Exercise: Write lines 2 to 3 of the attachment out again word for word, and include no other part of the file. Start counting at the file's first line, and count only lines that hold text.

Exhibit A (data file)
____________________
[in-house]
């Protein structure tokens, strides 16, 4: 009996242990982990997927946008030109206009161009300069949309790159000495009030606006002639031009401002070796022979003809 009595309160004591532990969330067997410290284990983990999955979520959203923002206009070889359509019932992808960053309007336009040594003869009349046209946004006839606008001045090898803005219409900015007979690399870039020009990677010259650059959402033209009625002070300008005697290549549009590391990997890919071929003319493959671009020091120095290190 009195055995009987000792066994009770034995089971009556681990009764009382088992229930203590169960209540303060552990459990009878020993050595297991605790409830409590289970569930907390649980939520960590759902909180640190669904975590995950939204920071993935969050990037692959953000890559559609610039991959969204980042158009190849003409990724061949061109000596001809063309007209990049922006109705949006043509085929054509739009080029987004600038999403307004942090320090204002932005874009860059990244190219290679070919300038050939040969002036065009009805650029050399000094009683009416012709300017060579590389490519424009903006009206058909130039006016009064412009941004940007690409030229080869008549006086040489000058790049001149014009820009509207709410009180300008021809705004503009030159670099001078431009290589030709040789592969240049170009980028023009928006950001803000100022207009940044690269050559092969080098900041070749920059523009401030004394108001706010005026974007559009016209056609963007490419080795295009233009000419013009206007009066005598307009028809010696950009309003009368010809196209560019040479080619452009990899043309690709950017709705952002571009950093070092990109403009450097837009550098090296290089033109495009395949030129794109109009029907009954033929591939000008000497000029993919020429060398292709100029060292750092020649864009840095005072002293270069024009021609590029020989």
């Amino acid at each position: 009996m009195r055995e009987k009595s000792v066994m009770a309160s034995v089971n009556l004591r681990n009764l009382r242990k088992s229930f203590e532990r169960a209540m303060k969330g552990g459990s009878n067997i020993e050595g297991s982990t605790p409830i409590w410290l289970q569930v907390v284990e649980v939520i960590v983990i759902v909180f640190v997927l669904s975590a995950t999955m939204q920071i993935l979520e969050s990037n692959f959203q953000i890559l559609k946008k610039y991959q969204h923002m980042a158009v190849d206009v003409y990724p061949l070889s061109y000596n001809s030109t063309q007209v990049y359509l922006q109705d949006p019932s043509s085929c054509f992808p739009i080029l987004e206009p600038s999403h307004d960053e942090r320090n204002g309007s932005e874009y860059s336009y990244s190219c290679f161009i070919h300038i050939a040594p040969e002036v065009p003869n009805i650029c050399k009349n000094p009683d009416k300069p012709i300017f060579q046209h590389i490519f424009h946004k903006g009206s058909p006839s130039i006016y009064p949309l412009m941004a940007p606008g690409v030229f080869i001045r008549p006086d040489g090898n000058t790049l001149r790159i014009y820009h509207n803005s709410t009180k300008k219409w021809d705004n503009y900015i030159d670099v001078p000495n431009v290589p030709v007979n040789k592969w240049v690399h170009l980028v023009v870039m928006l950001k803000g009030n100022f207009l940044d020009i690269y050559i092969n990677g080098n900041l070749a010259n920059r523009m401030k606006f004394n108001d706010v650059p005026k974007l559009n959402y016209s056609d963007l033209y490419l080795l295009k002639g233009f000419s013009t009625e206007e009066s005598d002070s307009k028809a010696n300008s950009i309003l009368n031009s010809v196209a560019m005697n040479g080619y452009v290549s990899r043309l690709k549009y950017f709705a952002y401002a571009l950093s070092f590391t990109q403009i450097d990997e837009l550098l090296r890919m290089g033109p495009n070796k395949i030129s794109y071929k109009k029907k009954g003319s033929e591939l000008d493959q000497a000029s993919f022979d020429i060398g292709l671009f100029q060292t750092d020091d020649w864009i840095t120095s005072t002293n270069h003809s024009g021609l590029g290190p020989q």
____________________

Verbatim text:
């Protein structure tokens, strides 16, 4: 009996242990982990997927946008030109206009161009300069949309790159000495009030606006002639031009401002070796022979003809 009595309160004591532990969330067997410290284990983990999955979520959203923002206009070889359509019932992808960053309007336009040594003869009349046209946004006839606008001045090898803005219409900015007979690399870039020009990677010259650059959402033209009625002070300008005697290549549009590391990997890919071929003319493959671009020091120095290190 009195055995009987000792066994009770034995089971009556681990009764009382088992229930203590169960209540303060552990459990009878020993050595297991605790409830409590289970569930907390649980939520960590759902909180640190669904975590995950939204920071993935969050990037692959953000890559559609610039991959969204980042158009190849003409990724061949061109000596001809063309007209990049922006109705949006043509085929054509739009080029987004600038999403307004942090320090204002932005874009860059990244190219290679070919300038050939040969002036065009009805650029050399000094009683009416012709300017060579590389490519424009903006009206058909130039006016009064412009941004940007690409030229080869008549006086040489000058790049001149014009820009509207709410009180300008021809705004503009030159670099001078431009290589030709040789592969240049170009980028023009928006950001803000100022207009940044690269050559092969080098900041070749920059523009401030004394108001706010005026974007559009016209056609963007490419080795295009233009000419013009206007009066005598307009028809010696950009309003009368010809196209560019040479080619452009990899043309690709950017709705952002571009950093070092990109403009450097837009550098090296290089033109495009395949030129794109109009029907009954033929591939000008000497000029993919020429060398292709100029060292750092020649864009840095005072002293270069024009021609590029020989």
């Amino acid at each position: 009996m009195r055995e009987k009595s000792v066994m009770a309160s034995v089971n009556l004591r681990n009764l009382r242990k088992s229930f203590e532990r169960a209540m303060k969330g552990g459990s009878n067997i020993e050595g297991s982990t605790p409830i409590w410290l289970q569930v907390v284990e649980v939520i960590v983990i759902v909180f640190v997927l669904s975590a995950t999955m939204q920071i993935l979520e969050s990037n692959f959203q953000i890559l559609k946008k610039y991959q969204h923002m980042a158009v190849d206009v003409y990724p061949l070889s061109y000596n001809s030109t063309q007209v990049y359509l922006q109705d949006p019932s043509s085929c054509f992808p739009i080029l987004e206009p600038s999403h307004d960053e942090r320090n204002g309007s932005e874009y860059s336009y990244s190219c290679f161009i070919h300038i050939a040594p040969e002036v065009p003869n009805i650029c050399k009349n000094p009683d009416k300069p012709i300017f060579q046209h590389i490519f424009h946004k903006g009206s058909p006839s130039i006016y009064p949309l412009m941004a940007p606008g690409v030229f080869i001045r008549p006086d040489g090898n000058t790049l001149r790159i014009y820009h509207n803005s709410t009180k300008k219409w021809d705004n503009y900015i030159d670099v001078p000495n431009v290589p030709v007979n040789k592969w240049v690399h170009l980028v023009v870039m928006l950001k803000g009030n100022f207009l940044d020009i690269y050559i092969n990677g080098n900041l070749a010259n920059r523009m401030k606006f004394n108001d706010v650059p005026k974007l559009n959402y016209s056609d963007l033209y490419l080795l295009k002639g233009f000419s013009t009625e206007e009066s005598d002070s307009k028809a010696n300008s950009i309003l009368n031009s010809v196209a560019m005697n040479g080619y452009v290549s990899r043309l690709k549009y950017f709705a952002y401002a571009l950093s070092f590391t990109q403009i450097d990997e837009l550098l090296r890919m290089g033109p495009n070796k395949i030129s794109y071929k109009k029907k009954g003319s033929e591939l000008d493959q000497a000029s993919f022979d020429i060398g292709l671009f100029q060292t750092d020091d020649w864009i840095t120095s005072t002293n270069h003809s024009g021609l590029g290190p020989q």